I'm an award-winning Atlanta-based journalist. Currently I'm a southern correspondent for STAT News, the Boston Globe Media's new national health and life sciences website. Before that I was a staff writer with CNN, Atlanta magazine, and Creative Loafing; and an editor with Paste. I've also contr...
oderna Therapeutics, a $5 billion startup that boasts of its potential to change the world, got some bad news on Thursday morning: It’s losing a key partner, imperiling its most advanced drug project and underlining questions as to whether Moderna can live up to the hype it has spent years inflating. Alexion Pharmaceuticals, a magnate in the field of rare diseases, announced it has cut ties with Moderna, writing off a $100 million partnership cemented in 2014.
As Ben Harper preps his latest release Give Till It’s Gone, his first solo record in five years, the soulful rock veteran has returned with a newfound sense of maturity and experience after branching out with bands new projects the Relentless7 and Fistful of Mercy. While his single “Rock N’ Roll Is Free” will be in (digital) stores on April 5, you can download the song for free at BenHarper.com in exchange for your email address.
ello, everyone, and how are you today? We are doing just fine, thank you. Clouds may be hovering over the Pharmalot campus, but our spirits remain sunny. After all, who can forget what the Morning Mayor would say – “Every brand new day should be unwrapped like a precious gift.” Sage advice is always welcome here. So while you tug on the ribbon, we will brew another cup of needed stimulation — we are back to cinnamon coffee roll — and get on with things. And so, here are some fresh tidbits.
Muck Rack makes it simple to find people, tweets, or articles that mention any name, keyword, company, hashtag etc. We've compiled this guide to help you make the most of your search.
Selecting a term
Start searching tweets, articles from media outlets, articles mentioned in tweets, journalists'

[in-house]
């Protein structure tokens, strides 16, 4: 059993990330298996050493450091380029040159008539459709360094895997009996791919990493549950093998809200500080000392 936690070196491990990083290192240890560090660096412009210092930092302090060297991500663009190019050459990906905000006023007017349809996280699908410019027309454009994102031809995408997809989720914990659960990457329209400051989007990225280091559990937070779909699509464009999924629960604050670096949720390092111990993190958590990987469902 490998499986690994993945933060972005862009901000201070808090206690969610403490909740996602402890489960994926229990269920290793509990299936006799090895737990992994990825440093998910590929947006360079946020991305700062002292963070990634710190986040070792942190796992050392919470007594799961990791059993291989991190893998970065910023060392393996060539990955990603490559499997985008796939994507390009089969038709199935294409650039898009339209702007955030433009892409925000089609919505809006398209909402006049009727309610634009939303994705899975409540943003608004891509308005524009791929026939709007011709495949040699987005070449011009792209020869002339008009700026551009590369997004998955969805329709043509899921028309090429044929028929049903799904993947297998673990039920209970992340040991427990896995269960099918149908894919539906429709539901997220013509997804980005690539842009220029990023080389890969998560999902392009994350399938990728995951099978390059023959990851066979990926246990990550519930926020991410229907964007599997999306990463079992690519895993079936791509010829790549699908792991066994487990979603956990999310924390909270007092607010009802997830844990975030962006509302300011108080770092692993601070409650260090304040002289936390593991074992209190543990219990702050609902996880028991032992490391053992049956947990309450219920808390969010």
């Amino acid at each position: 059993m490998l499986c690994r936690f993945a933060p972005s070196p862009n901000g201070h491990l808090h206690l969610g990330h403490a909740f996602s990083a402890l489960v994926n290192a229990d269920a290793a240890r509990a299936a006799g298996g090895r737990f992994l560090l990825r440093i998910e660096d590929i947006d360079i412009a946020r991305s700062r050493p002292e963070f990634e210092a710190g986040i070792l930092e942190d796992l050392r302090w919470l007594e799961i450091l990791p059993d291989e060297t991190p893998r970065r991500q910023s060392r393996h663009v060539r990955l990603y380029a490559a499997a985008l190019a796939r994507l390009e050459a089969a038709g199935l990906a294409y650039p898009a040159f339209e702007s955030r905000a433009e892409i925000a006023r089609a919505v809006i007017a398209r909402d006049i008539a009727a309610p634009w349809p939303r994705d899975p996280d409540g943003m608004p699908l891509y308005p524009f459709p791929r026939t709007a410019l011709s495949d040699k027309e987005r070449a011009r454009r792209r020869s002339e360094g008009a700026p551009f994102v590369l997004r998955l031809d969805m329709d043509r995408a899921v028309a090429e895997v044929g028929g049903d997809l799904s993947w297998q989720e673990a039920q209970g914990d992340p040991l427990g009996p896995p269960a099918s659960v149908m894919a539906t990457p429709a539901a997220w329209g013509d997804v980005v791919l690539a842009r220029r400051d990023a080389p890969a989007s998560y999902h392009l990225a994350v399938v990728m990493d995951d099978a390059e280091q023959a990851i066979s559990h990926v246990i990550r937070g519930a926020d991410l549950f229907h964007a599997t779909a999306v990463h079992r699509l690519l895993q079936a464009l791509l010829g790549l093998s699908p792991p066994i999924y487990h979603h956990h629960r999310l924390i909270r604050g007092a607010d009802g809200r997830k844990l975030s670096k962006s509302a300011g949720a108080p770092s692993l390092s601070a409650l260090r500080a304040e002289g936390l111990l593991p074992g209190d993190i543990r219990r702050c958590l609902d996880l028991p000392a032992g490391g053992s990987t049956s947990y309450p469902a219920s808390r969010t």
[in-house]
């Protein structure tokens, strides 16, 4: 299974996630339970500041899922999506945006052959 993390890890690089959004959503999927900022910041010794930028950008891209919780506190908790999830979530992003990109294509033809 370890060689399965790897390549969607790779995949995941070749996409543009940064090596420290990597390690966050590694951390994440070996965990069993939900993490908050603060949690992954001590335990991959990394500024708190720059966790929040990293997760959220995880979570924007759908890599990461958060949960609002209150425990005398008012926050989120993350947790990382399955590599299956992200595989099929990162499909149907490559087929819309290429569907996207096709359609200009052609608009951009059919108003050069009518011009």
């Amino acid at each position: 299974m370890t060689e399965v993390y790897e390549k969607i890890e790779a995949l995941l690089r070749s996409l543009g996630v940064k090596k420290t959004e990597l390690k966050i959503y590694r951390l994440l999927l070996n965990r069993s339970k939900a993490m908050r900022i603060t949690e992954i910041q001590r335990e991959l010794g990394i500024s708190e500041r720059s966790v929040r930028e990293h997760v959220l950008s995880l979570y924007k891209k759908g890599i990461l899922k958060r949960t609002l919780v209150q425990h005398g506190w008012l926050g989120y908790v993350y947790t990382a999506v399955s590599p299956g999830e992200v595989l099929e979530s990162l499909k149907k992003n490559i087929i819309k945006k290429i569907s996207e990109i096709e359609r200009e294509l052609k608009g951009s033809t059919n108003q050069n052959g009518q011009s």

names, titles and bios with some suggested searches:
Companies or Topics (e.g. iPhone, Microsoft)
Phrases (e.g. "cloud computing") — use quotes to keep the terms together
Twitter handles (e.g. @username) — returns those who have mentioned or replied to
Names (e.g. "David Pogue")
Hashtags (e.g. #sxsw, #london2012)
Bio details (e.g. vegan, Olympics, father)
Muck Rack's Advanced Search allows for many boolean operators.
Find results that mention multiple specified terms, use AND or
+. For example, ensure each result contains both Elon Musk and Mark Zuckerberg by
searching Obama AND Romney or Obama + Romney.
Use the operators OR or , to broaden your search when you'd like either of
multiple terms to appear in results. (This is the default behavior of our search when no operators
are used.) For example, search for democrat OR republican to find results that refer to
Democrats and/or Republicans.
Use NOT or - to subtract results from your search. For
example, searching Disney will yield results about the Walt Disney Company as well as Walt Disney
World Resort. To exclude mentions of Disney World, search for Disney -World or Disney
When using one of these operators with a phrase, enclose it in quotation marks. For example, you can
find results about smartphones excluding Apple's iPhone 4S by searching smartphone -"iPhone
Exact case matching or punctuation
If you're searching for a brand name or keyword that relies on specific punctuation marks or capitalization, you can
find results that match your exact query by adding matchcase: before the keyword you're searching for, like matchcase:E*TRADE .
Use parentheses to separate multiple
boolean phrases. For example, to find journalists talking about having fun in Disney World or
Disneyland, search for ("disney world" OR disneyland) AND fun.
An asterisk can be used to search for any variation of a root word truncated by the asterisk. For example, searching for admin* will return results for administrator, administration, administer, administered, etc.
A near operator is an AND operator where you can control the distance between the words. You can vary the distance the near operation uses by adding a forward slash and number (between 0-99) such as strawberries NEAR/10 "whipped cream", which means the strawberries must exist within 10 words of "whipped cream".